In order to address this “no overlap” restriction, a style of claim was devised which combined the identification of the patient sub-group to be treated with the treatment of that patient with the known drug.

We refer to this as a “hybrid claim” and an example is as follows:

Drug X for use in a method of treating a patient with breast cancer, wherein the method comprises:
(i) determining whether a test sample from the patient comprises a mutation in gene 1; and
(ii) if the test sample from the patient comprises a mutation in gene 1 administering to the patient an effective amount of drug X.

Even if Drug X had already been used to treat breast cancer patients generally (and some of those treated inherently would have had the mutation in gene 1), the fact that the patients had not actually had their gene 1 mutation status determined (prior to the patent application filing) meant that the claim was novel over those patients treated in the prior art. Inventive step was gained by identifying the sub-population that would benefit from treatment.

Indeed, this style of claim has been routinely found to be patentable by the Examining Divisions and Opposition Divisions of the European Patent Office (EPO) for many years.

The current position of second medical use patents for personalised medicines in Europe

In 2019, the EPO Board of Appeal’s case T0694/16 [6]), provided further good news for patentees. Here the Board clarified that whether one or more previously treated patients inherently possessed/displayed the discriminating biomarker is irrelevant to novelty under the EPC.

If a claim is directed to a known compound or composition for use in a therapeutic method of treatment or prevention of a disease, and the claim specifies that the subject to be treated displays a clearly defined and detectable marker, which is not displayed by all subjects affected by or likely to develop that disease, then the purposive selection of the patients displaying the marker for the specified treatment is a functional feature characterizing the claim.“ (Catchword for [6])

Thus, provided the prior art does not identify the selected patients to be treated as having the characteristic/biomarker recited in the claim then novelty exists. Any previous concern over inherency need no longer apply, and so whilst the “hybrid claim” may have merit in some patent jurisdictions, there is no longer any need to protect these types of PM inventions using this type of claim in Europe. A claim written according to Article 54(5)EPC can therefore be secured, for example:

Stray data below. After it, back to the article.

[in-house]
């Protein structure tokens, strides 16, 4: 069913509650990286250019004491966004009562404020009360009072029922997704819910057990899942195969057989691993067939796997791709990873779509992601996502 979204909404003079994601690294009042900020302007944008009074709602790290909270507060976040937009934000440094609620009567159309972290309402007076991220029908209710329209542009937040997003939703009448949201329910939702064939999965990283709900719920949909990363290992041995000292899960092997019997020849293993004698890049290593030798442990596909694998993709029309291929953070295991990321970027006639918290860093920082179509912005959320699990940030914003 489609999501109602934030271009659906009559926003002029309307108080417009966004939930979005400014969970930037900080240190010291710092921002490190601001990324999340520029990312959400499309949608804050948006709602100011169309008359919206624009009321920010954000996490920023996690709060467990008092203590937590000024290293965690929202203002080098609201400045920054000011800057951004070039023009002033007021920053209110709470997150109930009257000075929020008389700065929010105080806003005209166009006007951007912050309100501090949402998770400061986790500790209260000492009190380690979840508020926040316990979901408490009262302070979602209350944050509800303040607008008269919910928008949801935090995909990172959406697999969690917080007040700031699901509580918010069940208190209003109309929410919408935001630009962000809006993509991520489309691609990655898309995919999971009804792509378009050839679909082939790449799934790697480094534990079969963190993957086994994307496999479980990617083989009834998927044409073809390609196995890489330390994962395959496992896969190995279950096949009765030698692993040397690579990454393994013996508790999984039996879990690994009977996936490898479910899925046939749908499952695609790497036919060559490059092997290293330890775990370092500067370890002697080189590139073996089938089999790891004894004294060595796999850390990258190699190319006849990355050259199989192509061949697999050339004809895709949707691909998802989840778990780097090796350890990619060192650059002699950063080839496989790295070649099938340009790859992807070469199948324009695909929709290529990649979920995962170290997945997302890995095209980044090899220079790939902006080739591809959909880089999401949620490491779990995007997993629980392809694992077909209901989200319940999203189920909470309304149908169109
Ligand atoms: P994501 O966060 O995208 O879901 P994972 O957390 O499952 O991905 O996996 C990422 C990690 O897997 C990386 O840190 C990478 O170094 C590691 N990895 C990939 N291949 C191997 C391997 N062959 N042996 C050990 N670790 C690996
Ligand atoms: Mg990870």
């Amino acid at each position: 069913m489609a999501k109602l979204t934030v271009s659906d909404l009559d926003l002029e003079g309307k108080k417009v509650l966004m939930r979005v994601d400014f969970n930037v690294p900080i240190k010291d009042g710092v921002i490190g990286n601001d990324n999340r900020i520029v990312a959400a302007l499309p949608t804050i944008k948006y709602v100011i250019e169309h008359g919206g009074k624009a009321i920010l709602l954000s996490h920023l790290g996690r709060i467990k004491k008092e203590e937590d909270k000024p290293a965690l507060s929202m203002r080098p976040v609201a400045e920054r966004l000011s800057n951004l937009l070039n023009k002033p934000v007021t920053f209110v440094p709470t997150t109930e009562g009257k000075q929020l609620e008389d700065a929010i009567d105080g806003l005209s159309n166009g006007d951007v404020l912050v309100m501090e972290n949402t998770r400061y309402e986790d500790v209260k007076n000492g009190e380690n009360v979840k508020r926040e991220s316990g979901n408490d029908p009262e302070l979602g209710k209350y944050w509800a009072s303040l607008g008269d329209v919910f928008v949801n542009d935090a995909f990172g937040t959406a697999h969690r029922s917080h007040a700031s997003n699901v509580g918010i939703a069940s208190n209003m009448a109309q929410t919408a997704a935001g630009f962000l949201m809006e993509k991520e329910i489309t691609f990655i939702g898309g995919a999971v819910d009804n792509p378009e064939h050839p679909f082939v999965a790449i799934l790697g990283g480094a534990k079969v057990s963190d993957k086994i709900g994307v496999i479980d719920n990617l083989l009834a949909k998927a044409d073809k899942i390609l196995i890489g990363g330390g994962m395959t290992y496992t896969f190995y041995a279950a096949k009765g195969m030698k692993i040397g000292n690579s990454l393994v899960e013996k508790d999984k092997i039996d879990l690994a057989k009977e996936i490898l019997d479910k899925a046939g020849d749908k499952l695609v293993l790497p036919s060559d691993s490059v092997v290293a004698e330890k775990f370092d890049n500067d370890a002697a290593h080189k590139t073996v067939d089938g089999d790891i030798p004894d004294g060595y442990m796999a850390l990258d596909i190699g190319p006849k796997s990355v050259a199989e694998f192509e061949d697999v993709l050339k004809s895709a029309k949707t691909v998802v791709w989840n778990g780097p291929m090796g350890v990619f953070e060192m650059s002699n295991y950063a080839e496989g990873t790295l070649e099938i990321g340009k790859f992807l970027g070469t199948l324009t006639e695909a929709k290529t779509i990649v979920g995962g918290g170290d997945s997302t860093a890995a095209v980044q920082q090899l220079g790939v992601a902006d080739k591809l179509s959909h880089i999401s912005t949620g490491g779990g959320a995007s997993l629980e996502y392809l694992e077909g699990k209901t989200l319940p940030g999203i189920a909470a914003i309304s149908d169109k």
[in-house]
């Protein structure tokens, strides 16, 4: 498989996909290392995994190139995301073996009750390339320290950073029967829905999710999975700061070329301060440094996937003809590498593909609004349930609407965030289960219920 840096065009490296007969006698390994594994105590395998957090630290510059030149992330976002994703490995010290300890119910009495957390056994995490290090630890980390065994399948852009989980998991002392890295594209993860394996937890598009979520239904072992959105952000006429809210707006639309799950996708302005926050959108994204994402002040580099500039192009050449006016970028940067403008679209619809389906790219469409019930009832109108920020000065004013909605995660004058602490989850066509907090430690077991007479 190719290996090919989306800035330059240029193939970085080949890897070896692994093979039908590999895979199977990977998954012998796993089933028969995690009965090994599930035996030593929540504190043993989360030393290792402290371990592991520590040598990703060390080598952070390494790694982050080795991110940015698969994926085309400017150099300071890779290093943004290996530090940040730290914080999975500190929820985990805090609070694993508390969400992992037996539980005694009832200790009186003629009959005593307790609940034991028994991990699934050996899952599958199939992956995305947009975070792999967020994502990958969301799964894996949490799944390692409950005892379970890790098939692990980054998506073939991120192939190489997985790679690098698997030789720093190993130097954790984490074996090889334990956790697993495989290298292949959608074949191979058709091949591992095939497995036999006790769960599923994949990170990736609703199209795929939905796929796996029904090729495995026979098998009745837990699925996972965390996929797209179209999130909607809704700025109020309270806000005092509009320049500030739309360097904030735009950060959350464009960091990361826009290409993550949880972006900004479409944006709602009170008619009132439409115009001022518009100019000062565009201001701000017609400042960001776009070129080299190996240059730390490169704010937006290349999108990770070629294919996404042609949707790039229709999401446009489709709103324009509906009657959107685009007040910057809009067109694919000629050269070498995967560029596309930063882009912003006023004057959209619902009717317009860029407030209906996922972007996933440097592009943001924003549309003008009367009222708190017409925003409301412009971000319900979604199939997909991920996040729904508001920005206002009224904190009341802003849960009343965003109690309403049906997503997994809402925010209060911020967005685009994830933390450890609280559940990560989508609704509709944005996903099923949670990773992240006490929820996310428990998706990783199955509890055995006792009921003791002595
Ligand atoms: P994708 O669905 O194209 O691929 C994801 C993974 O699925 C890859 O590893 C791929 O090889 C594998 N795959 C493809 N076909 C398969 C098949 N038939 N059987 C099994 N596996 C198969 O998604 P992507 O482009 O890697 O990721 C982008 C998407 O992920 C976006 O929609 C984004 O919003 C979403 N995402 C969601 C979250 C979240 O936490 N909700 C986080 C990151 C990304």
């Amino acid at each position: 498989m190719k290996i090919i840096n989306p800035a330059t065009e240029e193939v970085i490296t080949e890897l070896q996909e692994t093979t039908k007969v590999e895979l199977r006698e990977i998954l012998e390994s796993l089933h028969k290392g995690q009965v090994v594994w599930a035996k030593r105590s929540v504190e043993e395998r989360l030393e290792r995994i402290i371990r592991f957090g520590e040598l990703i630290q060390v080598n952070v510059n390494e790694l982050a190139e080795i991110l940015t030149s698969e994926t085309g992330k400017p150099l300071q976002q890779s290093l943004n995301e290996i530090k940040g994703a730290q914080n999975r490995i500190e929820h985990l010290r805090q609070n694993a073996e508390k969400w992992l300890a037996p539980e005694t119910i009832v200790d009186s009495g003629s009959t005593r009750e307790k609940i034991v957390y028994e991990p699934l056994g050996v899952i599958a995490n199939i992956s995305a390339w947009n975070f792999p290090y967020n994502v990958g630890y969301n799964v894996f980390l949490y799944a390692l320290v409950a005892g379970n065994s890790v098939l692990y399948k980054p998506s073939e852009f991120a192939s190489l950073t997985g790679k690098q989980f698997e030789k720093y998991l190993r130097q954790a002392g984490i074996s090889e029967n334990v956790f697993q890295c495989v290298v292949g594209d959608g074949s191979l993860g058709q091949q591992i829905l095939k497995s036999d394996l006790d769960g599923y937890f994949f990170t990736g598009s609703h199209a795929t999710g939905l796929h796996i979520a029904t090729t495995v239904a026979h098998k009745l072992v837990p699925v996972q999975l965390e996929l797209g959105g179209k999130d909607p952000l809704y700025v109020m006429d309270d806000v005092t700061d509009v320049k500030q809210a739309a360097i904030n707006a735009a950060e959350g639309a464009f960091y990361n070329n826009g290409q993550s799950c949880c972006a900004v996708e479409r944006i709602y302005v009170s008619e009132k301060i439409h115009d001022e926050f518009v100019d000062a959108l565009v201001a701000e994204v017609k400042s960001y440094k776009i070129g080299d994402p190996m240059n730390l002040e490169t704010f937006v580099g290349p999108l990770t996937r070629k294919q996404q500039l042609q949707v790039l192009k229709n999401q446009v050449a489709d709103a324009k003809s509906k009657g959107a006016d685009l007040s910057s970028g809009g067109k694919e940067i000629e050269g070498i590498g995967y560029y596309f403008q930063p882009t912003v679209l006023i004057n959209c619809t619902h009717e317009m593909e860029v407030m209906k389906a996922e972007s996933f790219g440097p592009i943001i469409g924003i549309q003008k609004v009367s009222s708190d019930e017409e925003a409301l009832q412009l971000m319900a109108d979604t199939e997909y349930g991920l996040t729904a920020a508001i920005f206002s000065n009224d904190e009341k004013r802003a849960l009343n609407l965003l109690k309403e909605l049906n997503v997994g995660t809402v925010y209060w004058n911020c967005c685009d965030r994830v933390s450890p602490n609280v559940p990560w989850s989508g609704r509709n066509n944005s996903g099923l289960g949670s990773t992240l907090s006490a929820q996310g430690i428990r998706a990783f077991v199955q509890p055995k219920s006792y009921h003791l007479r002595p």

Drug X for use in the treatment of gene 1- mutation-positive breast cancer.

It is, however, worth noting that the decision in T0694/16 is a deviation from that set out in T233/96 and so a referral to and decision from the EBA may be needed in the future.

However, at present the European Patent system allows a number of ways in which it is possible to protect personalised medicines: as new molecular entities, as first medical uses and second medical uses, including purpose limited product claims for treating a sub-group of patients identifiable by a suitable biomarker or trait.

This last type of invention involves identifying the biomarker or trait that selects the patients that will likely respond favourably to the drug. Such identification could be made by anyone – a university student, a clinician, a diagnostic company, yet the patent claims could embrace the known drug for use in treating the newly identified target population.

To maximise the relevance of such a patent claim, e.g. for licensing or enforcement purposes, it is ideal if the patent claim language mirrors as closely as possible the language of the authorised use in a European Medicines Agency drug authorisation. An example of typical language in an authorisation might be:

Drug X™ is indicated in monotherapy for the treatment of patients with gene 1- mutation-positive breast cancer.

Thus, if the use of this drug for the specified target population represents the or a therapeutic approval for the drug in Europe, then a patent claim of the sort outlined above could be of significant strategic or commercial value.

Of course, in order to secure a valid patent, the identification of the target population likely to respond favourably to a particular drug must be kept confidential until a suitable patent application has been filed. Once this information is in the public domain the novelty of linking the drug efficacy with the target patient population will be lost and so will the opportunity for securing a relevant patent.

In conclusion

Relevant PM patents with purpose limited product protection for a (known) drug for use in treating a patient with a disease characterisable by, for example a detectable biomarker, can be secured in Europe both as hybrid claims and second medical use claims. Such patents are likely to prove increasingly commercially relevant.


[1] According to 2020 Report from Personalised Medicine Coalition. http://www.personalizedmedicinecoalition.org/Userfiles/PMC-Corporate/file/PM_at_FDA_The_Scope_Significance_of_Progress_in_2020.pdf

[2] https://www.epo.org/law-practice/legal-texts/html/epc/2020/e/ar54.html

[3] https://www.epo.org/law-practice/legal-texts/html/epc/2020/e/ar53.html

[4] https://www.epo.org/law-practice/case-law-appeals/recent/g080002ep1.html

[5] https://www.epo.org/law-practice/case-law-appeals/pdf/t960233eu1.pdf

[6] https://www.epo.org/law-practice/case-law-appeals/pdf/t160694eu1.pdf


This article was prepared by HGF Patent Director Dr Laurence Gainey.